Review

Hunting Lila

Hunting Lila

Hunting Lila

by Sarah Alderson

Genre: YA Paranormal
Published: April 10th 2012
by Simon and Schuster

three-half-stars

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Summary:

17-year-old Lila has two secrets she’s prepared to take to the grave. The first is that she can move things just by looking at them. The second is that she’s been in love with her brother’s best friend, Alex, since forever.

After a mugging exposes her unique ability, Lila decides to run to the only people she can trust—her brother and Alex. They live in Southern California where they work for a secret organization called The Unit, and Lila discovers that the two of them are hunting down the men who murdered her mother five years before. And that they’ve found them.

In a world where nothing and no one is quite as they seem, Lila quickly realizes that she is not alone—there are others out there just like her—people with special powers—and her mother’s killer is one of them…

Review:

Hunting Lila is a well-written and engaging novel that keeps you entertained from beginning to end. Despite how engaging it is, however, the romantic angst prevented it from being a perfect novel.

When 17-year-old Lila discovers she is telekinetic, she travels to Los Angeles to visit her brother Jack and Jack’s best friend Alex, the only two people Lila knows she can trust with her secret. But Lila soon discovers that there are more people like her with powers…and they’ll stop at nothing to find her.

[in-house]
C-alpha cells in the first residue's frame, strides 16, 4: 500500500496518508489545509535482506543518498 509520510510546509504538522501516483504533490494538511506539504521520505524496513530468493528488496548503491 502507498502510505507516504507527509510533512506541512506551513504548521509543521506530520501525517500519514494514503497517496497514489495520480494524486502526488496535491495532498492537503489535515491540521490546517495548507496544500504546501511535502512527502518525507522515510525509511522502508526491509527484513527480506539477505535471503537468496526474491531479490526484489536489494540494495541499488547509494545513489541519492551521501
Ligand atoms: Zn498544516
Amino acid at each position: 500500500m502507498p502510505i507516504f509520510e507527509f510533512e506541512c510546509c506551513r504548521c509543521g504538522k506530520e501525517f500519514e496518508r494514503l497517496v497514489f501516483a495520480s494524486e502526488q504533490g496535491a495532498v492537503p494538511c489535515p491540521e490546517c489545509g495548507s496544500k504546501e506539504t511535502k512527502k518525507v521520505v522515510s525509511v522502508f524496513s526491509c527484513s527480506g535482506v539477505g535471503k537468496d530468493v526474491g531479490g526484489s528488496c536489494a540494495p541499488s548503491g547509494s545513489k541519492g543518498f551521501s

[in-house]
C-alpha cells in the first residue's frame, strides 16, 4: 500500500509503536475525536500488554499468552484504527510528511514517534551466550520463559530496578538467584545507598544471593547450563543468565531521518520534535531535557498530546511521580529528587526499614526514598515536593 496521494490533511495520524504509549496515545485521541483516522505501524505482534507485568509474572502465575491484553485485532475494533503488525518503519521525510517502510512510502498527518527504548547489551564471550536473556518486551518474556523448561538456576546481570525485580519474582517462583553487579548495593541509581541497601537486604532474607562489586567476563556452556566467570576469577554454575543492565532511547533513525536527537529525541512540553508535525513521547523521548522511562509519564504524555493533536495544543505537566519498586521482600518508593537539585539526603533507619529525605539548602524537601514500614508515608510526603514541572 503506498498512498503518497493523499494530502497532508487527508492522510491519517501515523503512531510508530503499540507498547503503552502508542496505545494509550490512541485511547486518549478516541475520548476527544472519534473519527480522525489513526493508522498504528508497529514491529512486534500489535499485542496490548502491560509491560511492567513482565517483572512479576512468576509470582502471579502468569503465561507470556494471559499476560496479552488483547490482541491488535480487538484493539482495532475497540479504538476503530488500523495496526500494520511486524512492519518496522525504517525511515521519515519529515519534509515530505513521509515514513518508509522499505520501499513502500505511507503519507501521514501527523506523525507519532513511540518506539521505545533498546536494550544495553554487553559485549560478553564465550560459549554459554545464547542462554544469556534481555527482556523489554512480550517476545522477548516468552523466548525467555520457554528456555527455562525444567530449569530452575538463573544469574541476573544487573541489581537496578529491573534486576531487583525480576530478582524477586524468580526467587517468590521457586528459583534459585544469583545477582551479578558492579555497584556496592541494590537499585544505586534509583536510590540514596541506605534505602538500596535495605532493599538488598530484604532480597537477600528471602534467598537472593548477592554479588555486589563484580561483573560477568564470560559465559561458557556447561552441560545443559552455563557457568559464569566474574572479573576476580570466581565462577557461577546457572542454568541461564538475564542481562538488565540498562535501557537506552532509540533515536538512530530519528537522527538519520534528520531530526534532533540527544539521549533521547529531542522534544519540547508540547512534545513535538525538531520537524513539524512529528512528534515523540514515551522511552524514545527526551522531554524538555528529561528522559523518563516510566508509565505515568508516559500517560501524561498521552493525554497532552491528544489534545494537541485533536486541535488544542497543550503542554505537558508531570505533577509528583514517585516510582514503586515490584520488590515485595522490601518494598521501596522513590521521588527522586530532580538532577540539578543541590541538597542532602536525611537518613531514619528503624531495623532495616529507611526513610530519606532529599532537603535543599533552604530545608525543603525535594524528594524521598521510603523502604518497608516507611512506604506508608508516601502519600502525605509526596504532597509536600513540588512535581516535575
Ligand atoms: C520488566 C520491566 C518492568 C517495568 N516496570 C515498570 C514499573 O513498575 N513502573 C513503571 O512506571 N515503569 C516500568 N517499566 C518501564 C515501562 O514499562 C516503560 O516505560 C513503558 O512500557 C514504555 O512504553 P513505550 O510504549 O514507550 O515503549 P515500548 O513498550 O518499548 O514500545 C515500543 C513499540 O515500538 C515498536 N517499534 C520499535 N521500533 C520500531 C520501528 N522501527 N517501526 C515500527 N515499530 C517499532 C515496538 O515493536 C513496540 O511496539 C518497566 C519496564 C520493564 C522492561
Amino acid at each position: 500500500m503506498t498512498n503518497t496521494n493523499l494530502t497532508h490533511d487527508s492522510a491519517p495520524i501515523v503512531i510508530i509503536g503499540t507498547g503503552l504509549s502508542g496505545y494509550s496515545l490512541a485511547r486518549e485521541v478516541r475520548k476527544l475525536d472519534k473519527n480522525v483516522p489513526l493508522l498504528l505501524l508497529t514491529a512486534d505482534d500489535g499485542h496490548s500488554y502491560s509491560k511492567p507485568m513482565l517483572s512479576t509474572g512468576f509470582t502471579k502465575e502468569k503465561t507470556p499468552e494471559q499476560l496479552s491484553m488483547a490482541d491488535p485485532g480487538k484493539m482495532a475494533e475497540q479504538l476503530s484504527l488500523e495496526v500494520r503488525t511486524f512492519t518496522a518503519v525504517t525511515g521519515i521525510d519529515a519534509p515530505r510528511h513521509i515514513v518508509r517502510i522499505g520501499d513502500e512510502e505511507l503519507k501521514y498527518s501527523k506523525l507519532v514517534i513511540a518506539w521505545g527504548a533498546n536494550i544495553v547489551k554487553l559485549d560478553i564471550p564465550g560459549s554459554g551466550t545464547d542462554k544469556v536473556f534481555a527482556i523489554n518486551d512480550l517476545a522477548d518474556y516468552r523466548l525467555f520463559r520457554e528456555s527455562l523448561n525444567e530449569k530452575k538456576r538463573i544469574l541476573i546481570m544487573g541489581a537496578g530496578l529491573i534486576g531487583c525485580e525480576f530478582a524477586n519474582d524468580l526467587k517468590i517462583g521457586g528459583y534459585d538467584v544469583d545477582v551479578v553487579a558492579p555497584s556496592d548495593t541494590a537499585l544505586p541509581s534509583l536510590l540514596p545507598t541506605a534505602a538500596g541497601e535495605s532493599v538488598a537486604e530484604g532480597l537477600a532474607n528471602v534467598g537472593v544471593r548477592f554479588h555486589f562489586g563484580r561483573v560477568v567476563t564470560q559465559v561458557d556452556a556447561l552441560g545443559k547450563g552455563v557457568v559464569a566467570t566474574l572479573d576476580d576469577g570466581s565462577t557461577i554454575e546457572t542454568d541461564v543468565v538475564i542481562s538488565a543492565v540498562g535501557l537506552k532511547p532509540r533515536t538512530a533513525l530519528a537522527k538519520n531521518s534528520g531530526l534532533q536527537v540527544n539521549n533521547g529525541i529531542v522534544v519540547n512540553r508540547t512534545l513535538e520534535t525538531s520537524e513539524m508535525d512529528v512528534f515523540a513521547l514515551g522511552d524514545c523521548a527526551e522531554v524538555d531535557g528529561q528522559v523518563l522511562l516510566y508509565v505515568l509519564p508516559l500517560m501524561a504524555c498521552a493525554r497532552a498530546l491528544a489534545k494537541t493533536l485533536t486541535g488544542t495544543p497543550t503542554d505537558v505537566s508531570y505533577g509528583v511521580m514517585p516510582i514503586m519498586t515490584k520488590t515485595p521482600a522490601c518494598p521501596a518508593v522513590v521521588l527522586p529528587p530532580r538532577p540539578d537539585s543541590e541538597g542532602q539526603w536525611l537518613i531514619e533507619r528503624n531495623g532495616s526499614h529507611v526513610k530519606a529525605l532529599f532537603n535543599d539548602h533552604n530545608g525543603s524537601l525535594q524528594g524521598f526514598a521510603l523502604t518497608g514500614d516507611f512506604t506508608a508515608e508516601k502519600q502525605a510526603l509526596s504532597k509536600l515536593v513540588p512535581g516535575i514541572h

Lila’s character is realistic and well-written, and you can’t help but root for her. Lila is smart and independent, but that doesn’t mean she’s flawless. She’s extremely impulsive and brutally honest, but those flaws just help make her feel like an even more genuine character.

The romance was sweet, but the way the romance took up such a huge part of her thought process made me less then thrilled. Lila has liked Alex for as long as she can remember, and I couldn’t help but root for them as a couple. Unfortunately, despite the great chemistry they have, I found myself annoyed because for the first half of the book virtually all Lila thinks about is Alex – even when she’s in a dire life-or-death situation. After a while Lila’s obsessing began to feel a bit annoying and over-the-top and I wish it was toned down just a little.

In the end, this is an entertaining and fun book despite its flaws. I’m sure teens will love Lila’s story and I, for one, am curious to see how her story continues in the sequel.

three-half-stars

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